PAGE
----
In opinionated world, Jia Morado stays grounded by setting boundaries

3 days ago

IN a sports-loving country, an athlete's presence goes far beyond the bounds of the court.

Hundreds and thousands of fans aren't just closely following their every move. With social media, online discussion can quickly edge into an athlete's personal life.

This is a double-edged sword... one that Jia Morado and her volleyball peers are acutely are of.

On on hand, they are thankful for the influence they hold as celebrity-athletes.

"That's something my teammates and I talk about a lot. We remind ourselves to be grateful of the platform. It's a privilege to have one," the Creamline star shared.

The Ateneo graduate has over 454,000 followers on Instagram and 549,000 on Twitter. She revealed, these numbers are pretty much helpful when she advocates for a certain cause.

"I am able to speak about the things that matter to me," she added. "But as there are a lot of people watching our games, our every move, a lot of opinions can turn out to be more harsh or unnecessary."

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And that's when it becomes difficult.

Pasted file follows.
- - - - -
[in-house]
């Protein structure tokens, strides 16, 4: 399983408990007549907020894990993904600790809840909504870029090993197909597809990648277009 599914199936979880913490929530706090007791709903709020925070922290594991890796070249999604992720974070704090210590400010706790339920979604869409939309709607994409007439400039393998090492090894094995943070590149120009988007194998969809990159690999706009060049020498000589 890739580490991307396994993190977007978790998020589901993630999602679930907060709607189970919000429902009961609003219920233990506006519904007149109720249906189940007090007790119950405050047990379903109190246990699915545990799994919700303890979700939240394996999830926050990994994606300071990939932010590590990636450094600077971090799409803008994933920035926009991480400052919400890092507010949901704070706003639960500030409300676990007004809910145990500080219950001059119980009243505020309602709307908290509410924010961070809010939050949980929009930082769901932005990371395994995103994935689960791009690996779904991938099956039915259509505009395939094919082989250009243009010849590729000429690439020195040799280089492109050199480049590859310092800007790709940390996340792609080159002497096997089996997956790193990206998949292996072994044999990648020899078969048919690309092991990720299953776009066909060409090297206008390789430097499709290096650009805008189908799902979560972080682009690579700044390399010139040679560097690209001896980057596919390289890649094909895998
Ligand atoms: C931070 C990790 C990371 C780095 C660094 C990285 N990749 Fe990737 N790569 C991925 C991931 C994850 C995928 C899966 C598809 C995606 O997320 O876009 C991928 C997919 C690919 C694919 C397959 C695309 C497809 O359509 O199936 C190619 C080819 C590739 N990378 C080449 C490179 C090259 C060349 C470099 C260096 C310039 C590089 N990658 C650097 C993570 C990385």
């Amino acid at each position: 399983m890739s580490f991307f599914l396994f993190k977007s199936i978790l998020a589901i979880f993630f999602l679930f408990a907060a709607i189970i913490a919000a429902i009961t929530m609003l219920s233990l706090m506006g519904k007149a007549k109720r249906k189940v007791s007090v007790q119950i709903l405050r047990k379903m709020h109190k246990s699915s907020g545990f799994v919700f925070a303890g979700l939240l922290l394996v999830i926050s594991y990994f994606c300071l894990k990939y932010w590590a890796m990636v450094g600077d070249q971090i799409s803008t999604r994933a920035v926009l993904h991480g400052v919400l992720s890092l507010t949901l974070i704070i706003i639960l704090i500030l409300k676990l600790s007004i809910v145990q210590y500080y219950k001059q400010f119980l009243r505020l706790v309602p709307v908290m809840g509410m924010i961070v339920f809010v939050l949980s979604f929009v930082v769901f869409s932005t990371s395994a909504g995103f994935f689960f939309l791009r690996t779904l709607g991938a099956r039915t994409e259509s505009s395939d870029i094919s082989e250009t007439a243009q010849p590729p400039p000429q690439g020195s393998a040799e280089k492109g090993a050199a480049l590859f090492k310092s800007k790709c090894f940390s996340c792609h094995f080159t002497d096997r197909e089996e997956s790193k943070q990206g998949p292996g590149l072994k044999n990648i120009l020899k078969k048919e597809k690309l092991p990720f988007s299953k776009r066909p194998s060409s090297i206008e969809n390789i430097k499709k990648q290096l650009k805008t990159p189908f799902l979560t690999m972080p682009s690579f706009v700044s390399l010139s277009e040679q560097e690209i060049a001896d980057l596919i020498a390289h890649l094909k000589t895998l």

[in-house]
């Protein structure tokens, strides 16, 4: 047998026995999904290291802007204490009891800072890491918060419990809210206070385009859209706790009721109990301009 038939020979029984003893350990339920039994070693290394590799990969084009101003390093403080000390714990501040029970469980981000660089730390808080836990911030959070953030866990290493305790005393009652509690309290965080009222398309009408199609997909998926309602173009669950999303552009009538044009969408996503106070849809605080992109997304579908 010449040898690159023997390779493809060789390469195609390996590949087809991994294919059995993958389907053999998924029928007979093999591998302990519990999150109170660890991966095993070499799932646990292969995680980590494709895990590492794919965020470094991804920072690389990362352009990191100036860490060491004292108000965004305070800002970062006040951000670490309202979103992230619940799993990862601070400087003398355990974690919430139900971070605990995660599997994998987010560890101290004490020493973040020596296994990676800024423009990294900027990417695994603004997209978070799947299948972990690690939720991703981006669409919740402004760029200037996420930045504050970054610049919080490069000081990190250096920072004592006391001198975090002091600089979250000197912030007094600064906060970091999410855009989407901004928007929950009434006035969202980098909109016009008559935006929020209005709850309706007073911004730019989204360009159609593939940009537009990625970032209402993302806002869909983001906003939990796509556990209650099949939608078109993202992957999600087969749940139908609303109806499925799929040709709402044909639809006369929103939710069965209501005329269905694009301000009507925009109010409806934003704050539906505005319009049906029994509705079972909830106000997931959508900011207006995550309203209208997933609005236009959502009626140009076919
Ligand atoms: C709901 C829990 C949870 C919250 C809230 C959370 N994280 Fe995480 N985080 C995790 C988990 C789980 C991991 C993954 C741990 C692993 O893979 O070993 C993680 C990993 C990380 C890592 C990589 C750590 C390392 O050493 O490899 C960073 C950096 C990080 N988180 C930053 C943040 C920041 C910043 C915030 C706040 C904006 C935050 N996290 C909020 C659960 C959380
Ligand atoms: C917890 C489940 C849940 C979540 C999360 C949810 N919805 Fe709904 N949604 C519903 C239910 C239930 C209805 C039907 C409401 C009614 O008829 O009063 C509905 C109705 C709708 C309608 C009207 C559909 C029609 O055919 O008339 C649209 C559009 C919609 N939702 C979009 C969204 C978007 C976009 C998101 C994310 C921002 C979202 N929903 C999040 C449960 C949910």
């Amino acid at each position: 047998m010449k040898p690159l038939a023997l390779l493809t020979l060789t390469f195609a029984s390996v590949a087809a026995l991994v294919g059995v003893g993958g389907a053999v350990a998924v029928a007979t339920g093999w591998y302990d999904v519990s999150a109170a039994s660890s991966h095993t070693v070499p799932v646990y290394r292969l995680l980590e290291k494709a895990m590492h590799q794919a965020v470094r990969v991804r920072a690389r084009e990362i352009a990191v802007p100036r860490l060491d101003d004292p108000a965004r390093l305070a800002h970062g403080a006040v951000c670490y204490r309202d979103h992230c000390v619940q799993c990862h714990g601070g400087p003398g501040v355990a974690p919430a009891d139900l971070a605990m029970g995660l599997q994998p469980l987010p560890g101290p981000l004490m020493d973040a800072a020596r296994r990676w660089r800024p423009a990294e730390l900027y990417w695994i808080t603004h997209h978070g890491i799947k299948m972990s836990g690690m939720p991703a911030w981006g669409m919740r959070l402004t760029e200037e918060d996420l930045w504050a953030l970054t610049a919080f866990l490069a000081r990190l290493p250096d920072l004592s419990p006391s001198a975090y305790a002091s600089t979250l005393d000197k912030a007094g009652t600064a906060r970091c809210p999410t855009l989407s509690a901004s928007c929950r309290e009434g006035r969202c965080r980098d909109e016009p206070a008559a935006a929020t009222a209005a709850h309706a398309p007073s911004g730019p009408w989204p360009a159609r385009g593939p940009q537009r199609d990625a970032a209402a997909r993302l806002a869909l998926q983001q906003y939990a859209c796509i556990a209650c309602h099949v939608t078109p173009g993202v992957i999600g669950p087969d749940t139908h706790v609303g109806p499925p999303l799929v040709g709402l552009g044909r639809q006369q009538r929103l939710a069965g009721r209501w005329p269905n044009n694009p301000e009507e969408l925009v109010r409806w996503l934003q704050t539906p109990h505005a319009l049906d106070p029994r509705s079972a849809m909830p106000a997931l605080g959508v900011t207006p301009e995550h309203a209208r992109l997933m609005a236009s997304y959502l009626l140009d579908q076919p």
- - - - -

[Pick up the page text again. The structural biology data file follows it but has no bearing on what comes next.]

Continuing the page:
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    Recently, after one full season in the Premier Volleyball League Open Conference, one of her teammates, Jema Galanza, even asked for some respect and privacy.

    "Let us give her the privacy she needs to attend to her personal matters," said her managers in a statement.

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    Jia Morado

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    How Jia Morado takes care of her mental health

    The 26-year-old, who rose to fame back in college days in Katipunan as an efficient setter of the Lady Eagles, has also had to deal with situations when she felt how hard it was to keep her private life separate from her public persona.

    Through a two-hour webinar on mental health and strength facilitated by athletic brand Under Armour, some local athletes, including Morado, joined a round-table discussion to talk about the matter.

    "How I cope with that is I try to remind myself of the people who really know who I am and what I go through, and how hard it is to get where I am," she said.

    Morado continued: "People only see what we put out in the game, but there's more. We just try to remind ourselves whose opinions should matter to us as athletes."

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